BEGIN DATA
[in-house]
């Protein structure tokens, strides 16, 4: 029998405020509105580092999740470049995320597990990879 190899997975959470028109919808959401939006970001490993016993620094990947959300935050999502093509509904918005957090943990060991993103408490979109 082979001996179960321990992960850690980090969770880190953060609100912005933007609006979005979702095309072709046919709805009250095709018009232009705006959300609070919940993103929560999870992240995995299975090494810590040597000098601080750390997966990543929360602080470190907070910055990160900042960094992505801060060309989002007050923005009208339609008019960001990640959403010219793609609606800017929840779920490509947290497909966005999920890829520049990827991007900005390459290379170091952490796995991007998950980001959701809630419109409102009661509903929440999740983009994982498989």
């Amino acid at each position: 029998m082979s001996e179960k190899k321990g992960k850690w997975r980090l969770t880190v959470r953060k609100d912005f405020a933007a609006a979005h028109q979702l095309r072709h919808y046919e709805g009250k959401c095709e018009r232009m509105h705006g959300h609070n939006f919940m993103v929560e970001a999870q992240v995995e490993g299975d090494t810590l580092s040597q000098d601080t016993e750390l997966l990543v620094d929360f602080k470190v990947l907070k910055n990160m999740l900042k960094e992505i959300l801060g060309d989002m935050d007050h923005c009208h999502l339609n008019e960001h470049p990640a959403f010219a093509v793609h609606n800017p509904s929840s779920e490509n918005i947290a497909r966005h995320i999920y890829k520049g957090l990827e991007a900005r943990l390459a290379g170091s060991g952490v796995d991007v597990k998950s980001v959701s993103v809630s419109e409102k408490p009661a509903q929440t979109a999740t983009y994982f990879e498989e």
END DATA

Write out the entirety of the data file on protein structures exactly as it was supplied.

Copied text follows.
[in-house]
């Protein structure tokens, strides 16, 4: 029998405020509105580092999740470049995320597990990879 190899997975959470028109919808959401939006970001490993016993620094990947959300935050999502093509509904918005957090943990060991993103408490979109 082979001996179960321990992960850690980090969770880190953060609100912005933007609006979005979702095309072709046919709805009250095709018009232009705006959300609070919940993103929560999870992240995995299975090494810590040597000098601080750390997966990543929360602080470190907070910055990160900042960094992505801060060309989002007050923005009208339609008019960001990640959403010219793609609606800017929840779920490509947290497909966005999920890829520049990827991007900005390459290379170091952490796995991007998950980001959701809630419109409102009661509903929440999740983009994982498989």
């Amino acid at each position: 029998m082979s001996e179960k190899k321990g992960k850690w997975r980090l969770t880190v959470r953060k609100d912005f405020a933007a609006a979005h028109q979702l095309r072709h919808y046919e709805g009250k959401c095709e018009r232009m509105h705006g959300h609070n939006f919940m993103v929560e970001a999870q992240v995995e490993g299975d090494t810590l580092s040597q000098d601080t016993e750390l997966l990543v620094d929360f602080k470190v990947l907070k910055n990160m999740l900042k960094e992505i959300l801060g060309d989002m935050d007050h923005c009208h999502l339609n008019e960001h470049p990640a959403f010219a093509v793609h609606n800017p509904s929840s779920e490509n918005i947290a497909r966005h995320i999920y890829k520049g957090l990827e991007a900005r943990l390459a290379g170091s060991g952490v796995d991007v597990k998950s980001v959701s993103v809630s419109e409102k408490p009661a509903q929440t979109a999740t983009y994982f990879e498989e």